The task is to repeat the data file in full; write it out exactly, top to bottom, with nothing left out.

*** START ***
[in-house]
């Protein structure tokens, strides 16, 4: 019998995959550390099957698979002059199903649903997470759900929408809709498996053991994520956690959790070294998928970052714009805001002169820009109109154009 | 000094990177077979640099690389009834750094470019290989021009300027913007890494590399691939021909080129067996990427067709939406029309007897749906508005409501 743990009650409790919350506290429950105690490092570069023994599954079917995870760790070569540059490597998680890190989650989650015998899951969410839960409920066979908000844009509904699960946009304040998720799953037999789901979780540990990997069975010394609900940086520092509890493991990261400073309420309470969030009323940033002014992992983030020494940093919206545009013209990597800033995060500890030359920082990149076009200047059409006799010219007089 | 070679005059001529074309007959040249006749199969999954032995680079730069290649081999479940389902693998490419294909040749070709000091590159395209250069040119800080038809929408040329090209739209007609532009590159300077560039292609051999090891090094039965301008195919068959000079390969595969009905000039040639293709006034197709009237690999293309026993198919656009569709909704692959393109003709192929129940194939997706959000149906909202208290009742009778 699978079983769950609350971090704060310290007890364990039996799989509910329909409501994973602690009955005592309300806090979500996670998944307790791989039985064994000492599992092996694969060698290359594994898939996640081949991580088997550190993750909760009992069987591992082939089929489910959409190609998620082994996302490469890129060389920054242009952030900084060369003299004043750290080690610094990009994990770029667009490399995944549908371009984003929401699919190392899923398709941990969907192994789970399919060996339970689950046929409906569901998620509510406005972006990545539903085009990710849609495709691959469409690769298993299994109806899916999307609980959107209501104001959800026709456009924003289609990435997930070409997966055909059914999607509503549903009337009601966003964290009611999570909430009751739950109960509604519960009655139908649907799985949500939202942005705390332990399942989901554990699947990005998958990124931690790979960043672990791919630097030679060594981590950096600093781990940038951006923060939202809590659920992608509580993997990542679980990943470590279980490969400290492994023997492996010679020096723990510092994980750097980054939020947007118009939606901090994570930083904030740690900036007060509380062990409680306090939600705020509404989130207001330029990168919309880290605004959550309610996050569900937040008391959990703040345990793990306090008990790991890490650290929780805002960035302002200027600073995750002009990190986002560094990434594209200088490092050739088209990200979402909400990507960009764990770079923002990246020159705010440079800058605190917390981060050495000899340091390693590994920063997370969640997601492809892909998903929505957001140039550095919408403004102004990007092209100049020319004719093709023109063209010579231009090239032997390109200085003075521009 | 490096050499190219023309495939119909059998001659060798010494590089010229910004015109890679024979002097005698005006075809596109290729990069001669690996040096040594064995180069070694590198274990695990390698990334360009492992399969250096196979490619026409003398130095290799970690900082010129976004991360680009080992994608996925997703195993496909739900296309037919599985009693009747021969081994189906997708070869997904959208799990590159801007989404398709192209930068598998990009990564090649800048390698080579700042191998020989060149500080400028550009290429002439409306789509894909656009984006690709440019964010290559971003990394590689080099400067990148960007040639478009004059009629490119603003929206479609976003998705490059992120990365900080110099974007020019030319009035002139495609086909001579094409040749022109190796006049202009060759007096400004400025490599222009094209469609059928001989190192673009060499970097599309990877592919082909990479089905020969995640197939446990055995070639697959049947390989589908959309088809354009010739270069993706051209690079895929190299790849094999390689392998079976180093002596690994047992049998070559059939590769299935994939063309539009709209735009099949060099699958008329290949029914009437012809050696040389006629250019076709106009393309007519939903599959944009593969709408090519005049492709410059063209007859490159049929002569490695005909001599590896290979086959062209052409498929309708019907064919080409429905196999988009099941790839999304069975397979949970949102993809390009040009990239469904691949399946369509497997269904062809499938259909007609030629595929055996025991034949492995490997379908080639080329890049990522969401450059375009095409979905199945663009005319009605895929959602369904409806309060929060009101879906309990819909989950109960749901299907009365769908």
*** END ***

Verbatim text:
[in-house]
């Protein structure tokens, strides 16, 4: 019998995959550390099957698979002059199903649903997470759900929408809709498996053991994520956690959790070294998928970052714009805001002169820009109109154009 | 000094990177077979640099690389009834750094470019290989021009300027913007890494590399691939021909080129067996990427067709939406029309007897749906508005409501 743990009650409790919350506290429950105690490092570069023994599954079917995870760790070569540059490597998680890190989650989650015998899951969410839960409920066979908000844009509904699960946009304040998720799953037999789901979780540990990997069975010394609900940086520092509890493991990261400073309420309470969030009323940033002014992992983030020494940093919206545009013209990597800033995060500890030359920082990149076009200047059409006799010219007089 | 070679005059001529074309007959040249006749199969999954032995680079730069290649081999479940389902693998490419294909040749070709000091590159395209250069040119800080038809929408040329090209739209007609532009590159300077560039292609051999090891090094039965301008195919068959000079390969595969009905000039040639293709006034197709009237690999293309026993198919656009569709909704692959393109003709192929129940194939997706959000149906909202208290009742009778 699978079983769950609350971090704060310290007890364990039996799989509910329909409501994973602690009955005592309300806090979500996670998944307790791989039985064994000492599992092996694969060698290359594994898939996640081949991580088997550190993750909760009992069987591992082939089929489910959409190609998620082994996302490469890129060389920054242009952030900084060369003299004043750290080690610094990009994990770029667009490399995944549908371009984003929401699919190392899923398709941990969907192994789970399919060996339970689950046929409906569901998620509510406005972006990545539903085009990710849609495709691959469409690769298993299994109806899916999307609980959107209501104001959800026709456009924003289609990435997930070409997966055909059914999607509503549903009337009601966003964290009611999570909430009751739950109960509604519960009655139908649907799985949500939202942005705390332990399942989901554990699947990005998958990124931690790979960043672990791919630097030679060594981590950096600093781990940038951006923060939202809590659920992608509580993997990542679980990943470590279980490969400290492994023997492996010679020096723990510092994980750097980054939020947007118009939606901090994570930083904030740690900036007060509380062990409680306090939600705020509404989130207001330029990168919309880290605004959550309610996050569900937040008391959990703040345990793990306090008990790991890490650290929780805002960035302002200027600073995750002009990190986002560094990434594209200088490092050739088209990200979402909400990507960009764990770079923002990246020159705010440079800058605190917390981060050495000899340091390693590994920063997370969640997601492809892909998903929505957001140039550095919408403004102004990007092209100049020319004719093709023109063209010579231009090239032997390109200085003075521009 | 490096050499190219023309495939119909059998001659060798010494590089010229910004015109890679024979002097005698005006075809596109290729990069001669690996040096040594064995180069070694590198274990695990390698990334360009492992399969250096196979490619026409003398130095290799970690900082010129976004991360680009080992994608996925997703195993496909739900296309037919599985009693009747021969081994189906997708070869997904959208799990590159801007989404398709192209930068598998990009990564090649800048390698080579700042191998020989060149500080400028550009290429002439409306789509894909656009984006690709440019964010290559971003990394590689080099400067990148960007040639478009004059009629490119603003929206479609976003998705490059992120990365900080110099974007020019030319009035002139495609086909001579094409040749022109190796006049202009060759007096400004400025490599222009094209469609059928001989190192673009060499970097599309990877592919082909990479089905020969995640197939446990055995070639697959049947390989589908959309088809354009010739270069993706051209690079895929190299790849094999390689392998079976180093002596690994047992049998070559059939590769299935994939063309539009709209735009099949060099699958008329290949029914009437012809050696040389006629250019076709106009393309007519939903599959944009593969709408090519005049492709410059063209007859490159049929002569490695005909001599590896290979086959062209052409498929309708019907064919080409429905196999988009099941790839999304069975397979949970949102993809390009040009990239469904691949399946369509497997269904062809499938259909007609030629595929055996025991034949492995490997379908080639080329890049990522969401450059375009095409979905199945663009005319009605895929959602369904409806309060929060009101879906309990819909989950109960749901299907009365769908």